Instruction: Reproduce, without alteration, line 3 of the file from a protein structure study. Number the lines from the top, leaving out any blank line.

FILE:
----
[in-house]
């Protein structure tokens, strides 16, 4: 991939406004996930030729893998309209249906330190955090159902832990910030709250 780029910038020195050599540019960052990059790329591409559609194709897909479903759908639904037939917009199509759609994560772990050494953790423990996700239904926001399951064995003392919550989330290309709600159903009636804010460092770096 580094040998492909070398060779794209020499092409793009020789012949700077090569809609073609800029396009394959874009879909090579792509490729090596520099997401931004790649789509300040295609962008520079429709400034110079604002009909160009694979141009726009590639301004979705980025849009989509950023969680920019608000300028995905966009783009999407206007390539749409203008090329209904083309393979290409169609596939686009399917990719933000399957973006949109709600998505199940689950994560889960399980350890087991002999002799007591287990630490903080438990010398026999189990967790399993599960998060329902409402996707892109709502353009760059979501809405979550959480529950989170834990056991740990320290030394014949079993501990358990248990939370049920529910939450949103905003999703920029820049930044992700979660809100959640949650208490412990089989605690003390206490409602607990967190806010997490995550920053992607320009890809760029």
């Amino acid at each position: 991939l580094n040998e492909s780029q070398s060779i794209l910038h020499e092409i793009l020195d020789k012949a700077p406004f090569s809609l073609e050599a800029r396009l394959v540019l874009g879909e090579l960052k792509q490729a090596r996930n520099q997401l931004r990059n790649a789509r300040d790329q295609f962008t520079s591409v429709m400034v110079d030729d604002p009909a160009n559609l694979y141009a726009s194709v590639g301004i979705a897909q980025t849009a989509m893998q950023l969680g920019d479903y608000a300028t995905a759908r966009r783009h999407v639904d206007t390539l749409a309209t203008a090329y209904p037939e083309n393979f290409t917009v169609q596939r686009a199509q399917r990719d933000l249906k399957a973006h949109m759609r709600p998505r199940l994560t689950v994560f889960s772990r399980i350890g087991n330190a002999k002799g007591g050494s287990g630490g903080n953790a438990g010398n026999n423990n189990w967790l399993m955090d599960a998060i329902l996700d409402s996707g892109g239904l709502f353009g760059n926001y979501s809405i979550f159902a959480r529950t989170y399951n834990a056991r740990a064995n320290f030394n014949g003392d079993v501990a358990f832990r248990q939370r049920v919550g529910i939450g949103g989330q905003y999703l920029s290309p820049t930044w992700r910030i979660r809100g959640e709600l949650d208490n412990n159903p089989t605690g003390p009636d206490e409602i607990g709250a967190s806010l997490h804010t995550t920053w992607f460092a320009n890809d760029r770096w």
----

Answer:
């Amino acid at each position: 991939l580094n040998e492909s780029q070398s060779i794209l910038h020499e092409i793009l020195d020789k012949a700077p406004f090569s809609l073609e050599a800029r396009l394959v540019l874009g879909e090579l960052k792509q490729a090596r996930n520099q997401l931004r990059n790649a789509r300040d790329q295609f962008t520079s591409v429709m400034v110079d030729d604002p009909a160009n559609l694979y141009a726009s194709v590639g301004i979705a897909q980025t849009a989509m893998q950023l969680g920019d479903y608000a300028t995905a759908r966009r783009h999407v639904d206007t390539l749409a309209t203008a090329y209904p037939e083309n393979f290409t917009v169609q596939r686009a199509q399917r990719d933000l249906k399957a973006h949109m759609r709600p998505r199940l994560t689950v994560f889960s772990r399980i350890g087991n330190a002999k002799g007591g050494s287990g630490g903080n953790a438990g010398n026999n423990n189990w967790l399993m955090d599960a998060i329902l996700d409402s996707g892109g239904l709502f353009g760059n926001y979501s809405i979550f159902a959480r529950t989170y399951n834990a056991r740990a064995n320290f030394n014949g003392d079993v501990a358990f832990r248990q939370r049920v919550g529910i939450g949103g989330q905003y999703l920029s290309p820049t930044w992700r910030i979660r809100g959640e709600l949650d208490n412990n159903p089989t605690g003390p009636d206490e409602i607990g709250a967190s806010l997490h804010t995550t920053w992607f460092a320009n890809d760029r770096w």